Do coughs and sneezes really spread diseases?
Posted on 14th January 2015 at 07:30
As traditional as the Christmas festivities, breaking of new year’s resolutions (!) and January blues; is the upswing in coughs and colds as soon as everyone gets back to their normal routine.
Every January, around this time, we hear people making the same comments over and over again. About all the bugs doing the rounds. How generous people are in passing them on. And how bugs are “lurking out there” – wherever “there” is – just waiting to get them.
(And we're not just talking about Man Flu, either?!?)
But is this really true? Particularly the bit about bugs waiting to pounce on any unsuspecting person that passes by. When you stop to think about it, doesn’t this just sound too silly for words? Using this logic, you’d hardly be able to set food outside your front door without succumbing to some bug or other. And yet this isn’t the case for most people.
So, is there something else going on here? That makes some people succumb to a particular bug, but not others.
Well, yes, without a doubt. It’s all about susceptibility. It’s something you may not have heard your Doctor mention, but we talk to patients about it regularly. Quite simply, if you’re susceptible to a particular bug you MAY go down with it. But it’s not guaranteed. If you’re not susceptible, you won’t. It’s really as simple as that.
This is why you can be in an office or car – or other crowded place – with someone with a stinking cold, for example, and not succumb; while others may.
While susceptibility sounds simple in practice, it’s not just about your immune system. Of course, it plays an important part, but it’s not the whole story.
The choices we make every day are also important, which is why we’re always talking about things like diet, exercise, water and stress.
Not forgetting simple preventative measures like remembering to wash your hands regularly, not sharing drinks and throwing away used tissues.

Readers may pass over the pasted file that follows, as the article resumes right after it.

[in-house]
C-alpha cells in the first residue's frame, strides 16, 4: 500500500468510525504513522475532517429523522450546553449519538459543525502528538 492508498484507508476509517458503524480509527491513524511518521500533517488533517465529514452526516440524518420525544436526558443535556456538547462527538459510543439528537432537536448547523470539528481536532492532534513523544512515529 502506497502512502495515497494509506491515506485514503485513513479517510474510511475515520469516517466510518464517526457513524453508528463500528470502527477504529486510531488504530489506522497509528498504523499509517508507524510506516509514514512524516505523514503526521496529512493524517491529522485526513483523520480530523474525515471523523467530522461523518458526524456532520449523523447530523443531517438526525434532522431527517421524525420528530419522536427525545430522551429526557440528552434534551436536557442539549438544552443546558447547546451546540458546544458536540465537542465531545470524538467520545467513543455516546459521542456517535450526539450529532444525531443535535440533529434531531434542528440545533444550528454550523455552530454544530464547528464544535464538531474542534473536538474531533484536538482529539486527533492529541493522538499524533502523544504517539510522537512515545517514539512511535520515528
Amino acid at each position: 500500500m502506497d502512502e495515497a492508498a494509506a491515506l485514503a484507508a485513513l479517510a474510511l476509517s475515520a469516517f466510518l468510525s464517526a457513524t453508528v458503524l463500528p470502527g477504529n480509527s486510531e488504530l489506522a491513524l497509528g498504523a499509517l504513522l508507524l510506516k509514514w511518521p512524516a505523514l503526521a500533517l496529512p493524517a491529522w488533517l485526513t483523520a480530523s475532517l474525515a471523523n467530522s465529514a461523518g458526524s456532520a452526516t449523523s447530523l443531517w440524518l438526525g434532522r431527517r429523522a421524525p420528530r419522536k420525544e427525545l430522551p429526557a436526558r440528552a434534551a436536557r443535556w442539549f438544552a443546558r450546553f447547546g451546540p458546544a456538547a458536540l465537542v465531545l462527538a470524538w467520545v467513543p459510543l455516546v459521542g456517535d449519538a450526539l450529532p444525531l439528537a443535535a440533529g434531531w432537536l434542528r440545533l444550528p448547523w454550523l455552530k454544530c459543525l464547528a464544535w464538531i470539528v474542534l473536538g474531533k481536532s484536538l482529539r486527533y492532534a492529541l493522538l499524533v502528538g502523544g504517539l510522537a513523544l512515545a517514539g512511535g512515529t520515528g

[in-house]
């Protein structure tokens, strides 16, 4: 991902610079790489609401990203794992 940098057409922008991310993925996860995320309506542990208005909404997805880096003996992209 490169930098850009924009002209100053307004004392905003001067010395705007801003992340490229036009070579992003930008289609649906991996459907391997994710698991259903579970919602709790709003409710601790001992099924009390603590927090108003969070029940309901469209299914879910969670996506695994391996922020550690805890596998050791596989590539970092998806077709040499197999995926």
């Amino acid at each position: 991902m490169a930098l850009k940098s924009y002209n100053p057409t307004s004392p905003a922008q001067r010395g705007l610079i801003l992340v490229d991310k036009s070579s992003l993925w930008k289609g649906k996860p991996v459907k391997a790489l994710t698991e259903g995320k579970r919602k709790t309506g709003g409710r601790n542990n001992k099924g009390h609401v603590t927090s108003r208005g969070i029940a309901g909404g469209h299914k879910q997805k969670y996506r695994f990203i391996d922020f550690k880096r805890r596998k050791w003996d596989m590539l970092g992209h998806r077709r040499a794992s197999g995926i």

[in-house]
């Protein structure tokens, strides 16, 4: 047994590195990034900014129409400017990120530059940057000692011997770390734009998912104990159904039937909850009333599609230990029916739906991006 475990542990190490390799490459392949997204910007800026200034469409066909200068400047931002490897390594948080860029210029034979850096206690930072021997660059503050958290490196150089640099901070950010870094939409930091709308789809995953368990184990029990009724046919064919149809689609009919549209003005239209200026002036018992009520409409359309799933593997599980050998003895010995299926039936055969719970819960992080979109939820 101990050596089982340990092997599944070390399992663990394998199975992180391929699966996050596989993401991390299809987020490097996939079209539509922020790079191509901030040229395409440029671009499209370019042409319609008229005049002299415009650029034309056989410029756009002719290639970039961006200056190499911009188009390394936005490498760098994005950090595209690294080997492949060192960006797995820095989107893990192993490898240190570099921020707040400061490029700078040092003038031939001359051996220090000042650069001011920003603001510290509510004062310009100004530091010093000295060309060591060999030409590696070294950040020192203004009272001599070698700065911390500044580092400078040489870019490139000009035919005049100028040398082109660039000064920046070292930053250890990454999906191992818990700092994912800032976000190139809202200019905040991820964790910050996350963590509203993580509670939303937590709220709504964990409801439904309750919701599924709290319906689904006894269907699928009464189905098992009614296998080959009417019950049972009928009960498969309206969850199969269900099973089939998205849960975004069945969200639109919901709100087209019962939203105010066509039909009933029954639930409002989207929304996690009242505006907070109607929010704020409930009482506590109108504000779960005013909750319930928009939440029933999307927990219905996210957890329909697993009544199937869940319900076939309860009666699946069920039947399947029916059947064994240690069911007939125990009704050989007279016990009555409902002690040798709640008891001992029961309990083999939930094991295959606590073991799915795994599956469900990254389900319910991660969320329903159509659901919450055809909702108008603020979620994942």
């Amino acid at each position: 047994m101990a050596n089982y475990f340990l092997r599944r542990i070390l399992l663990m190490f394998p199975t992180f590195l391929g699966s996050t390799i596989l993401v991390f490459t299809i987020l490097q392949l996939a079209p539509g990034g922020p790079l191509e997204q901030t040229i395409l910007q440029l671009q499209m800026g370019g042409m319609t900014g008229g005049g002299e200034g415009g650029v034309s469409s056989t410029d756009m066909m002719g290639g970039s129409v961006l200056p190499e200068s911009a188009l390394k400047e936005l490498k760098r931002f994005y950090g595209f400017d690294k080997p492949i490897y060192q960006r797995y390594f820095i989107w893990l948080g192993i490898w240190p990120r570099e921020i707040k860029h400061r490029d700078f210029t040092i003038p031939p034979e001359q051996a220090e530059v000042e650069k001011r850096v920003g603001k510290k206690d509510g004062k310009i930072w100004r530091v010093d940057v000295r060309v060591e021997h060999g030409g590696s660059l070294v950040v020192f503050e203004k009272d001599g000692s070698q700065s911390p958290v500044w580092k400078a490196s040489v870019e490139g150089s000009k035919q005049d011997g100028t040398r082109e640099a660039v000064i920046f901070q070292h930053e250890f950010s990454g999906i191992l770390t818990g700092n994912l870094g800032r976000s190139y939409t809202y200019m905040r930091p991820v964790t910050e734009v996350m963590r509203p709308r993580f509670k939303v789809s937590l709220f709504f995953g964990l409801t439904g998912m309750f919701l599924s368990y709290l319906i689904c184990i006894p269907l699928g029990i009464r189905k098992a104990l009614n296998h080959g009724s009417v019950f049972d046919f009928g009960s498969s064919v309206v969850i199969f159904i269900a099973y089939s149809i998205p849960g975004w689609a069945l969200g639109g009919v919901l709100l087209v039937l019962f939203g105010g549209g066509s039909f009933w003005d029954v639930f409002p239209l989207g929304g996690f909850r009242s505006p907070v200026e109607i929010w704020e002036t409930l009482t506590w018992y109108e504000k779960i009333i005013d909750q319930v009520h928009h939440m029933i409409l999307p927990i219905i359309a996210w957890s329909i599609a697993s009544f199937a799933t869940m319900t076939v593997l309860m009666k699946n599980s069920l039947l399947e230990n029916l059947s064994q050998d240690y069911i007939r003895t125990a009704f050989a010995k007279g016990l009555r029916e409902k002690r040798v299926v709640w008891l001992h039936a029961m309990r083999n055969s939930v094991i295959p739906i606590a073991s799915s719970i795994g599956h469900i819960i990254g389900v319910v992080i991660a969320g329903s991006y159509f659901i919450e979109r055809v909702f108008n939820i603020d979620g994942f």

If an analogy works better for you, picture your immune system as the defence force tasked with protecting your body. If they weren’t properly fed – and watered (!) – fully fit and given time off to recharge their batteries; how effective would they be if the worst happened?
So often we hear people say that doing simple things every day which help safeguard your health are too much like hard work. Not to mention boring (!), stopping them doing the things they want to do.
There’s no doubt that making any change can be daunting. And it’s not helped if the benefits aren’t felt straight away.
But how about looking at it from the other side? What it’s like to succumb to every bug doing the rounds. Losing your zest for life. Feeling uninspired and unhealthy. Is that how you really want to live your life?
This is why we talk about making small changes, one at a time. Making it easy on yourself. About not beating yourself up when you have a little wobble and have to start again.
You already know the simple things you can do every day to help boost your health. To help minimise your chances of succumbing to any of the bugs doing the rounds.
So let’s quickly remind you about the things you can do to help yourself if the worst should happen:
Drink plenty of fluids. And not tea, coffee, alcohol (!) or any high sugar drinks. Fruit juices – particularly pineapple – water or squash all help flush your system.
The old favourites, hot honey and lemon – or ginger and lemon – help soothe sore throats and get catarrh moving too.
Keep your diet light. Heavy meals divert energy away from your immune system, to digest this food. Instead eat plenty of fresh fruit and veg. Easily digestible protein such as chicken, eggs and fish. Warming homemade soups are delicious and full of all the things your body needs.
Avoid dairy products. Milk, cheese, butter and the like all add to catarrh – or snot, if you prefer (!).
Get plenty of rest. Avoid any strenuous exercise but, if you feel like it, a gentle walk in the fresh air can help clear the airways and catarrh. Make sure you’re well wrapped up though.
If you want a little extra help, off the shelf products such as Vitamin C, Zinc, Echinacea and Sambucol can help.
While we’re on the subject of colds, let’s quickly lay to rest another myth we regularly hear from patients. This is that if you’re in good health you should never get a cold.
Certainly, having one bug after another – or one that hangs around for a long time – is a sign that something is amiss. To look at your lifestyle choices and make some changes.
An occasional cold isn’t necessarily a bad thing. It gives your immune system a work out, “use it or lose it”. While it may not seem it at the time, catarrh acts as a great detox, clearing all sorts of junk out of your body – as does running a slight temperature.
So long as you listen to your body, and give it what it needs, a cold doesn’t need to be anything to worry about.
And yes, we know, you’ve heard it all before. So now it’s over to you.
As always, the choice is yours.
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